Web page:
Abelardo P. Dasigan, Petitioner, v. Immigration and Naturalization Service, Respondent, 743 F.2d 628 (9th Cir. 1984)Annotate this Case
Submitted April 25, 1984*.Decided June 11, 1984. As Amended Sept. 18, 1984
Ladd A. Baumann, Baumann & Hull, Agana Guam, for petitioner.
Madelyn E. Johnson, Washington, D.C., for respondent.
Petition for Review of an Order of The Board of Immigration Appeals
Before BARNES, HUG and ALARCON, Circuit Judges.
Abelardo Pabio Dasigan seeks review of a decision of the Board of Immigration Appeals (BIA) affirming an Immigration Judge's (IJ) denial of his application for suspension of deportation. See 8 U.S.C. § 1254(a) (1). He contends that the BIA abused its discretion by finding that: (1) deportation to the Philippines would not cause him extreme hardship; and (2) his brief trips to the Philippines "meaningfully interrupted" his seven years continuous presence in the United States.
Dasigan, a fifty-nine-year-old native and citizen of the Philippines, first entered the United States as a non-immigrant temporary worker in September 1973. Between 1973 and 1982, Dasigan left the United States temporarily and returned to the Philippines twice, from May 1976 until January 1977 and from October 1979 until January 1980. Both times Dasigan left the United States because his temporary worker visa expired and returned after obtaining a new temporary worker visa.
Unfortunately for petitioner, the Supreme Court of the United States changed the law from what he (and this court) had previously thought and stated it to be. Petitioner had filed his opening brief on this appeal on September 30, 1983. The INS filed its answering brief on November 4, 1983. On January 10, 1984, the Supreme Court handed down the decision in INS v. Phinpathya, --- U.S. ----, 104 S. Ct. 584, 589, 78 L. Ed. 2d 401 (1984) and reversed this court's opinion appearing at 673 F.2d 1013 (9th Cir. 1981) which had followed this circuit's earlier opinion in Kamheangpatiyooth v. INS, 597 F.2d 1253, 1257 (9th Cir. 1979).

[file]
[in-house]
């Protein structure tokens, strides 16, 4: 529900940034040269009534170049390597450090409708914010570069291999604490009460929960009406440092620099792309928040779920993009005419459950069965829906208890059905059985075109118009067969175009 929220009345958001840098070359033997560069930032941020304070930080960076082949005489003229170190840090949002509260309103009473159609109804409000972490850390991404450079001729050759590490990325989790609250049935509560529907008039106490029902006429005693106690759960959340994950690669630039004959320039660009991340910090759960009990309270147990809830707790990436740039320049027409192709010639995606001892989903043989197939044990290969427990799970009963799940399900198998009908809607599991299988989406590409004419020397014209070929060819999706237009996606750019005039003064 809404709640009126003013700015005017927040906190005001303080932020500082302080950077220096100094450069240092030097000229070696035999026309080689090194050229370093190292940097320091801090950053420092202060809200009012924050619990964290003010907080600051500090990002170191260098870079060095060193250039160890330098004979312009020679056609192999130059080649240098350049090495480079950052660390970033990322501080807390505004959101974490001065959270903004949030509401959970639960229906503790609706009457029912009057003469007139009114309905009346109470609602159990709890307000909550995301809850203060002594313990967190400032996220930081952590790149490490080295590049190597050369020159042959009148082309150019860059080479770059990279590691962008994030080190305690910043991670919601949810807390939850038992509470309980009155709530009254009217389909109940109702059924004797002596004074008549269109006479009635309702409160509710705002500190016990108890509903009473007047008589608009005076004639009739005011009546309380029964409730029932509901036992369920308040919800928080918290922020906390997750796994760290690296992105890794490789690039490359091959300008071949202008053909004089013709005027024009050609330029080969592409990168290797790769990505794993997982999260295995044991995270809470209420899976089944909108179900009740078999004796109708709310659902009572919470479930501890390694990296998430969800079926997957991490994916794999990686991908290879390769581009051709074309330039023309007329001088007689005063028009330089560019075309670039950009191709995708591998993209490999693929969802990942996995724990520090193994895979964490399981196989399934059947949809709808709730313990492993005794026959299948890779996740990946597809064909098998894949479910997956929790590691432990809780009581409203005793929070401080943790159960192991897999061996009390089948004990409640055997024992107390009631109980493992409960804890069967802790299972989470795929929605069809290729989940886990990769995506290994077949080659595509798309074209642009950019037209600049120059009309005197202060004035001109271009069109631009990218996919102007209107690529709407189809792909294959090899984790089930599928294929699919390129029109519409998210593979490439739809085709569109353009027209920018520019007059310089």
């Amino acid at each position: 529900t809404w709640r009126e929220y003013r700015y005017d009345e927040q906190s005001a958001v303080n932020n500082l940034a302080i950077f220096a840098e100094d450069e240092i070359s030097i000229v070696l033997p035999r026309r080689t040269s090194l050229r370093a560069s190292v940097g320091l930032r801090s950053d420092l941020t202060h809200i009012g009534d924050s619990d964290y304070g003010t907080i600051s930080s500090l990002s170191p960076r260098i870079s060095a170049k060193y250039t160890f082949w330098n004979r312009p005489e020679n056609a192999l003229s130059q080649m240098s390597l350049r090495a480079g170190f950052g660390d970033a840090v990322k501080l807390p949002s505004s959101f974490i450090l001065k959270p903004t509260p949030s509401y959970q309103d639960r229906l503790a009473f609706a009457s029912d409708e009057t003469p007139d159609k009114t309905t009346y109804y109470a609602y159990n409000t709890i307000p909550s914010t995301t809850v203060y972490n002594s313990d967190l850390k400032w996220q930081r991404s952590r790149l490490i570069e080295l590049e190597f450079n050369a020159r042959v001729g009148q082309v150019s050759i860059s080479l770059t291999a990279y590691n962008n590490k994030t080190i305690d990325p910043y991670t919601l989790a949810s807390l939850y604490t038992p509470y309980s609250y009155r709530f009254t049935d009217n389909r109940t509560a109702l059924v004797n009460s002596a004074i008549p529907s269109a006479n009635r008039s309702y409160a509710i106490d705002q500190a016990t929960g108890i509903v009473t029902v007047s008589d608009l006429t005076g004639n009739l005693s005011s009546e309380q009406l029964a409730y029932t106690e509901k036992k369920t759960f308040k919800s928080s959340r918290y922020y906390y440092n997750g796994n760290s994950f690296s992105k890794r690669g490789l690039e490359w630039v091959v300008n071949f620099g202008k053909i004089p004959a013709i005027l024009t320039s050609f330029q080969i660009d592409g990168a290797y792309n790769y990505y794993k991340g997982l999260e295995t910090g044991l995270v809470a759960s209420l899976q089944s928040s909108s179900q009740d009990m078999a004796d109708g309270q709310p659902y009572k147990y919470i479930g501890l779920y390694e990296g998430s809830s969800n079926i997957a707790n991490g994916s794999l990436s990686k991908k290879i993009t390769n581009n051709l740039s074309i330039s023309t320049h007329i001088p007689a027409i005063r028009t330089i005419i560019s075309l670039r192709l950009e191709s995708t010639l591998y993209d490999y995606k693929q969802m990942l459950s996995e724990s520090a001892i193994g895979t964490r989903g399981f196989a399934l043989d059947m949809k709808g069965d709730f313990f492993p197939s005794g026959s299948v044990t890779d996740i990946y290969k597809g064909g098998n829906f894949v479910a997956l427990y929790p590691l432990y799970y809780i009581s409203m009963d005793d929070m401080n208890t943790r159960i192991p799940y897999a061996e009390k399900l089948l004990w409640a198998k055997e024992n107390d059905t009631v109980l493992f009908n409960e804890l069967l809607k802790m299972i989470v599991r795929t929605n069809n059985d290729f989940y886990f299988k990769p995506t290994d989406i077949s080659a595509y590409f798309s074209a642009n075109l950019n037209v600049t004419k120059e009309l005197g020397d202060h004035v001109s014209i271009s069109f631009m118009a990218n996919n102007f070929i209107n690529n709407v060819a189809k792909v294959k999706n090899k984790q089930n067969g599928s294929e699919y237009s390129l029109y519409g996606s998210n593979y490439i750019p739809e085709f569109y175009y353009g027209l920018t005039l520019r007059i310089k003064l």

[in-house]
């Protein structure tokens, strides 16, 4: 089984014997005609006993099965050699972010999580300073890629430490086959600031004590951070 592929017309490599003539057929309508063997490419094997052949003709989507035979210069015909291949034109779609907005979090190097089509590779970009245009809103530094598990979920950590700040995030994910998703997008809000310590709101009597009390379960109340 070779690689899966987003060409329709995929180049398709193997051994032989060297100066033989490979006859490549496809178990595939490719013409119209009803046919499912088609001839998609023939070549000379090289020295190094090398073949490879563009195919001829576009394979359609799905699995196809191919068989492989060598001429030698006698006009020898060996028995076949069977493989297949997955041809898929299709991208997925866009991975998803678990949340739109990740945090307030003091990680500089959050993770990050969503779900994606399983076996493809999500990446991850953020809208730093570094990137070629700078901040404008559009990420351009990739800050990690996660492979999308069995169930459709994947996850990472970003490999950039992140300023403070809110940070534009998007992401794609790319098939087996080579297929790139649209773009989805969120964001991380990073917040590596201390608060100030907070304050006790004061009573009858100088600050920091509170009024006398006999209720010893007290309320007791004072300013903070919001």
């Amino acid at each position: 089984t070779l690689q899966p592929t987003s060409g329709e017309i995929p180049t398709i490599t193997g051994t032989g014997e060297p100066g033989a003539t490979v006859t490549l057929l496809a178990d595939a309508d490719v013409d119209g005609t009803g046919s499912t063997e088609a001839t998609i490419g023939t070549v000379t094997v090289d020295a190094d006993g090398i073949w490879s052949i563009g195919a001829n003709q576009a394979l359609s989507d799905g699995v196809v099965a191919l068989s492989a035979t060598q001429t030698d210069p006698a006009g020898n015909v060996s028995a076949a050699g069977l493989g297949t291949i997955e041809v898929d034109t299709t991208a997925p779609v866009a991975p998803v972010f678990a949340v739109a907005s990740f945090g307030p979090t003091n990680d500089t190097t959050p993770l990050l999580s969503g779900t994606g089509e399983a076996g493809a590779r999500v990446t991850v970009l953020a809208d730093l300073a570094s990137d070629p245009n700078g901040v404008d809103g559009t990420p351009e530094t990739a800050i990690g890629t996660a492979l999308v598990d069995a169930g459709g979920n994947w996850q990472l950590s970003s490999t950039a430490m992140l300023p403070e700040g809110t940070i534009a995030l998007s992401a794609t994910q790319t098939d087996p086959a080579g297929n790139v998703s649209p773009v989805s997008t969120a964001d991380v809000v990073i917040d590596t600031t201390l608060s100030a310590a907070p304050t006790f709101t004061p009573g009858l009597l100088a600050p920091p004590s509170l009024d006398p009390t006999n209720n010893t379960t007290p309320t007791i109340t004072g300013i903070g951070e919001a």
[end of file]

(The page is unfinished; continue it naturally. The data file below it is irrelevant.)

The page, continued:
The issue considered in Phinpathya was the intent of Congress in using the words in 8 U.S.C. § 1254(a) (1), "continuous physical presence." Said the Supreme Court:
"The [Ninth Circuit] Court of Appeals' interpretation of this requirement [continuous physical presence] departs from the act's plain meaning. Sec. 244(a) (1)'s language requiring certain threshold criteria to be met before the Attorney General in his discretion may suspend deportation, plainly narrows the class of aliens who may obtain suspension."
In Kamheangpatiyooth v. INS, the petitioner had a thirty day absence in the first four years of his seven year stay in this country so that he might visit his mother, who was gravely ill and died the following year.
In INS v. Phinpathya, the alien had a 3 month absence during his seven year stay in this country. Six of the Supreme Court Justices described this as an adequate showing that his stay was not continuous and three more agreed as to its adequacy in this case, although they expressed the conviction that "continuous presence" would not be broken by an inadvertent crossing of the nation's borders, or perhaps a one day excursion to our neighboring countries.
To be eligible for suspension of deportation, an alien must establish: (1) seven years continuous physical presence in the United States; (2) good moral character; and (3) that deportation would cause extreme hardship. 8 U.S.C. § 1254(a) (1). Here, the BIA found that Dasigan failed to establish seven years continuous presence and extreme hardship.
Dasigan contends that the BIA legally erred in narrowly interpreting "continuous" physical presence. He argues that his two trips to the Philippines to obtain a new nonimmigrant temporary worker visa did not "meaningfully interrupt" his seven years continuous presence in the United States.
In INS v. Phinpathya, the Supreme Court held that the seven years continuous presence requirement of Sec. 1254(a) (1) is a strict threshold criteria an alien must meet before the Attorney General may exercise discretion to suspend deportation. Id. at 592. After reviewing the language of the statute and legislative history, the Court refused to permit any exception to "continuous physical presence" to satisfy the statutory requirement. Id. at 589-93.1
The petition for review is DISMISSED.
The panel is unanimously of the opinion that oral argument is not required in this case. Fed. R. App. P. 34(a)
In disapproving any exception to the "continuous physical presence" requirement of Sec. 1254(a) (1), the Court carefully distinguished this case from Rosenberg v. Fleuti, 374 U.S. 449, 83 S. Ct. 1804, 10 L. Ed. 2d 1000 (1963), in which it took a much more flexible approach to statutory construction under the Immigration and Nationality Act:
"Fleuti dealt with a statutory exception enacted precisely to ameliorate the harsh effects of prior judicial construction of the "entry" doctrine... By contrast, this case deals with a threshold requirement added to that statute specifically to limit the discretionary availability of the suspension remedy... Thus, whereas a flexible approach to statutory construction was consistent with the congressional purpose underlying Sec. 101(a) (13), such an approach would not be consistent with the congressional purpose underlying the "continuous physical presence" requirement. [Citations omitted.]"
INS v. Phinpathya, 104 S. Ct. at 591.